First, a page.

There are several different types of aphasia. While there are common characteristics, each type of aphasia presents unique symptoms and many people with aphasia show overlapping symptoms.

Intelligence and cognition are not affected by aphasia. Because of the damage to the left hemisphere of the brain, many people with aphasia also have weakness on the right side of the body. Writing ability can be impacted by any associated weakness or paralysis in the hand and arm.

Aphasia can improve with time and therapy. Working with a speech-language pathologist can help someone with aphasia make as much improvement as possible. Many people see significant improvement following the stroke or brain injury, and improvement can continue for years, especially with ongoing therapy and practice.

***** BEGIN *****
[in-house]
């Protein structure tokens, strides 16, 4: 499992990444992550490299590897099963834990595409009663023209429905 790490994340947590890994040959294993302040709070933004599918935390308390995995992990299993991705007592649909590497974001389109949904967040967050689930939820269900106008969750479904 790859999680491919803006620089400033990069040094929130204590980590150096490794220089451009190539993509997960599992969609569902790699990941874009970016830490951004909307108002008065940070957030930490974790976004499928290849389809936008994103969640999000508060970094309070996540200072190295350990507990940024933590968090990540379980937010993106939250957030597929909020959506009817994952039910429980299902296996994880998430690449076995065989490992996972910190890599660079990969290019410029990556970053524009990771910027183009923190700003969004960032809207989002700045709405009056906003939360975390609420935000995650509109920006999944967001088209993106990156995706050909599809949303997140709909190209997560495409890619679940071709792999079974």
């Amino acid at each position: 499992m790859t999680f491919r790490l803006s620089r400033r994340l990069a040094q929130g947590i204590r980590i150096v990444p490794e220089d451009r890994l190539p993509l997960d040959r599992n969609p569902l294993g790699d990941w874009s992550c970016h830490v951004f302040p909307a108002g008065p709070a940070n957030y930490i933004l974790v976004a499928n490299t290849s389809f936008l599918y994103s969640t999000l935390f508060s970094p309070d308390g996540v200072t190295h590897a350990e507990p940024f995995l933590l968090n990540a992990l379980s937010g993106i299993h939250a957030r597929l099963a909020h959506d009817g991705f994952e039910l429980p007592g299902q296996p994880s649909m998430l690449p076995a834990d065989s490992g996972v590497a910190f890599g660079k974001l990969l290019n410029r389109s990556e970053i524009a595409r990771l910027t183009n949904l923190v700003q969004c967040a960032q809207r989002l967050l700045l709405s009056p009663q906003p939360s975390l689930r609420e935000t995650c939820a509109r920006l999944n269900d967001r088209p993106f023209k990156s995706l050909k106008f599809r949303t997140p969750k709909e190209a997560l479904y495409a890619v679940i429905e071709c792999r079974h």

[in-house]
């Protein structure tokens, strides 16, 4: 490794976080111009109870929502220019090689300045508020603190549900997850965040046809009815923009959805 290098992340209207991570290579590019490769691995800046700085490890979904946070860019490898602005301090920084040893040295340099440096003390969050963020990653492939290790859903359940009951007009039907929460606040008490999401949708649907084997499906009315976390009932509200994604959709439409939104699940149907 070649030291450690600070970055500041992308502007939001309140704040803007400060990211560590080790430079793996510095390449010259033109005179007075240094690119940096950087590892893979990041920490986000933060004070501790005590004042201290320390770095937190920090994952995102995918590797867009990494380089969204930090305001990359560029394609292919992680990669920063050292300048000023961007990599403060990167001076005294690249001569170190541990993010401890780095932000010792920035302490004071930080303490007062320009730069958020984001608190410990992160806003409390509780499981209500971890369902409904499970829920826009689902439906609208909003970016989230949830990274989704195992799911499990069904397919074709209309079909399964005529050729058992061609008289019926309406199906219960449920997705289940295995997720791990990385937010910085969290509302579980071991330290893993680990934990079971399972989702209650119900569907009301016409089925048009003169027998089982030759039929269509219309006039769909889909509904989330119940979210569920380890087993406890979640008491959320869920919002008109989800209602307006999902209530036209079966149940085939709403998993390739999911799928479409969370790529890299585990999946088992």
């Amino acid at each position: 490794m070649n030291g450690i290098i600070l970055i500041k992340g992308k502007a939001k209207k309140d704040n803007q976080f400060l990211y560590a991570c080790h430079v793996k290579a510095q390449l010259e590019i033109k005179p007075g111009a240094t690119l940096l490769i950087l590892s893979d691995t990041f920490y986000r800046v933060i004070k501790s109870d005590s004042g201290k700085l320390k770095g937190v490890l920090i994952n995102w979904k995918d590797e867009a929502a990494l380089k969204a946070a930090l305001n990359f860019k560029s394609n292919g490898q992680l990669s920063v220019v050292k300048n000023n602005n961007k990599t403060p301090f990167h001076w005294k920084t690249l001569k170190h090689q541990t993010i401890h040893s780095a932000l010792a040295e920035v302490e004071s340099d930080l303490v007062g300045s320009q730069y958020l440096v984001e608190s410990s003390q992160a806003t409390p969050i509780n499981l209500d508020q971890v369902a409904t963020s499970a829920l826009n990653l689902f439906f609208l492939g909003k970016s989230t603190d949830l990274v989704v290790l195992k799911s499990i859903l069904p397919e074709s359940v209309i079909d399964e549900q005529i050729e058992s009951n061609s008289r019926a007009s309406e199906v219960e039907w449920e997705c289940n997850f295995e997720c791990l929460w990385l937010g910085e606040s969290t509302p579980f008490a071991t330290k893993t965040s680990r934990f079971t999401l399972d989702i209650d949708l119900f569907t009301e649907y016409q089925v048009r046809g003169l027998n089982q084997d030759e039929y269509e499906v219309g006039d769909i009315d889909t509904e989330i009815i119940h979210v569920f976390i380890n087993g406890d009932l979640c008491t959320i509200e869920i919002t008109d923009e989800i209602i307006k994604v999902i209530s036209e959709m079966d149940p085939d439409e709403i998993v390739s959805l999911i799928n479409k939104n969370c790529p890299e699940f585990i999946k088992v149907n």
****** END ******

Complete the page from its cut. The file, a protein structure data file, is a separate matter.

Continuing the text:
Helpful Aphasia Communication Strategies

The following tips are helpful to remember when communicating with someone who has any type of aphasia.

  • Speak slowly and clearly
  • Use simple sentences and single words
  • Write down key words
  • Incorporate multi-modal communication, including gestures, pictures, drawings, and technology
  • Focus on communication that is immediately relevant to the situation
  • Establish a context before communicating
  • Repeat and rephrase what is said
  • Let the person with aphasia know if you are not understanding them

Read on to learn more about the individual types of aphasia.

Back to The Aphasia Resource Library

Visit the Aphasia Resource Library